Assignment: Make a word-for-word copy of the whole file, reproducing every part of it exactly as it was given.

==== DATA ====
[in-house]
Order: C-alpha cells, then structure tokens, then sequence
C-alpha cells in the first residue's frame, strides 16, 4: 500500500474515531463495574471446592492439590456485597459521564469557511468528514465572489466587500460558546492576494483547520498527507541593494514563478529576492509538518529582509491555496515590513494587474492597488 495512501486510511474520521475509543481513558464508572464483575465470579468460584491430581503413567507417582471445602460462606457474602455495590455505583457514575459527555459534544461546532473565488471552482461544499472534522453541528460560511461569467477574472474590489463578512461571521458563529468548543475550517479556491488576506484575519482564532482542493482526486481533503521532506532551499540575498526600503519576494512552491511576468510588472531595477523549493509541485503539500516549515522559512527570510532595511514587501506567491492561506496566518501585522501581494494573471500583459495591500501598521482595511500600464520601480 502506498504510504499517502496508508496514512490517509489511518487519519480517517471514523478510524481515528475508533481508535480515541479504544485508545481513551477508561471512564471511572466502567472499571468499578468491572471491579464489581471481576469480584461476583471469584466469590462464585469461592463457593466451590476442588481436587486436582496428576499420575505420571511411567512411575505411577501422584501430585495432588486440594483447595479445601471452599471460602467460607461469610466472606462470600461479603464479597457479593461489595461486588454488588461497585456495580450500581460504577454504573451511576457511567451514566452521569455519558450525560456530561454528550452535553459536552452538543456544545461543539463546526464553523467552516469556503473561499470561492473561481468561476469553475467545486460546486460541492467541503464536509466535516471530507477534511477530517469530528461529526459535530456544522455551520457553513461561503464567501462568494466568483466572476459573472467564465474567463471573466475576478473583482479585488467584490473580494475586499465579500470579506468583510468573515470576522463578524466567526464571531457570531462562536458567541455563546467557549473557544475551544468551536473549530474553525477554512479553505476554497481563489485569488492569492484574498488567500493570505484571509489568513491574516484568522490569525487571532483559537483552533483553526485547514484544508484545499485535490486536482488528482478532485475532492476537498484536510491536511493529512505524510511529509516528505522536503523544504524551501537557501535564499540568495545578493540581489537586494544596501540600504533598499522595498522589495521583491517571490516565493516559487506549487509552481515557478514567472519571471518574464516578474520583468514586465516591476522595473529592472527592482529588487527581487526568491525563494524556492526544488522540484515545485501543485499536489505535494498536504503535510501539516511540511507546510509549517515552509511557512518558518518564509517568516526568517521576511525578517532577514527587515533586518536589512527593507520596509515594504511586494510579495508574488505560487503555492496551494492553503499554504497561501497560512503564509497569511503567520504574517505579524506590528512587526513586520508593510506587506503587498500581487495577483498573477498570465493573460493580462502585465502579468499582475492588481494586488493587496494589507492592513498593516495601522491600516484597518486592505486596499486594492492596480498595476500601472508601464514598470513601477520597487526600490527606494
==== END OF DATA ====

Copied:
[in-house]
Order: C-alpha cells, then structure tokens, then sequence
C-alpha cells in the first residue's frame, strides 16, 4: 500500500474515531463495574471446592492439590456485597459521564469557511468528514465572489466587500460558546492576494483547520498527507541593494514563478529576492509538518529582509491555496515590513494587474492597488 495512501486510511474520521475509543481513558464508572464483575465470579468460584491430581503413567507417582471445602460462606457474602455495590455505583457514575459527555459534544461546532473565488471552482461544499472534522453541528460560511461569467477574472474590489463578512461571521458563529468548543475550517479556491488576506484575519482564532482542493482526486481533503521532506532551499540575498526600503519576494512552491511576468510588472531595477523549493509541485503539500516549515522559512527570510532595511514587501506567491492561506496566518501585522501581494494573471500583459495591500501598521482595511500600464520601480 502506498504510504499517502496508508496514512490517509489511518487519519480517517471514523478510524481515528475508533481508535480515541479504544485508545481513551477508561471512564471511572466502567472499571468499578468491572471491579464489581471481576469480584461476583471469584466469590462464585469461592463457593466451590476442588481436587486436582496428576499420575505420571511411567512411575505411577501422584501430585495432588486440594483447595479445601471452599471460602467460607461469610466472606462470600461479603464479597457479593461489595461486588454488588461497585456495580450500581460504577454504573451511576457511567451514566452521569455519558450525560456530561454528550452535553459536552452538543456544545461543539463546526464553523467552516469556503473561499470561492473561481468561476469553475467545486460546486460541492467541503464536509466535516471530507477534511477530517469530528461529526459535530456544522455551520457553513461561503464567501462568494466568483466572476459573472467564465474567463471573466475576478473583482479585488467584490473580494475586499465579500470579506468583510468573515470576522463578524466567526464571531457570531462562536458567541455563546467557549473557544475551544468551536473549530474553525477554512479553505476554497481563489485569488492569492484574498488567500493570505484571509489568513491574516484568522490569525487571532483559537483552533483553526485547514484544508484545499485535490486536482488528482478532485475532492476537498484536510491536511493529512505524510511529509516528505522536503523544504524551501537557501535564499540568495545578493540581489537586494544596501540600504533598499522595498522589495521583491517571490516565493516559487506549487509552481515557478514567472519571471518574464516578474520583468514586465516591476522595473529592472527592482529588487527581487526568491525563494524556492526544488522540484515545485501543485499536489505535494498536504503535510501539516511540511507546510509549517515552509511557512518558518518564509517568516526568517521576511525578517532577514527587515533586518536589512527593507520596509515594504511586494510579495508574488505560487503555492496551494492553503499554504497561501497560512503564509497569511503567520504574517505579524506590528512587526513586520508593510506587506503587498500581487495577483498573477498570465493573460493580462502585465502579468499582475492588481494586488493587496494589507492592513498593516495601522491600516484597518486592505486596499486594492492596480498595476500601472508601464514598470513601477520597487526600490527606494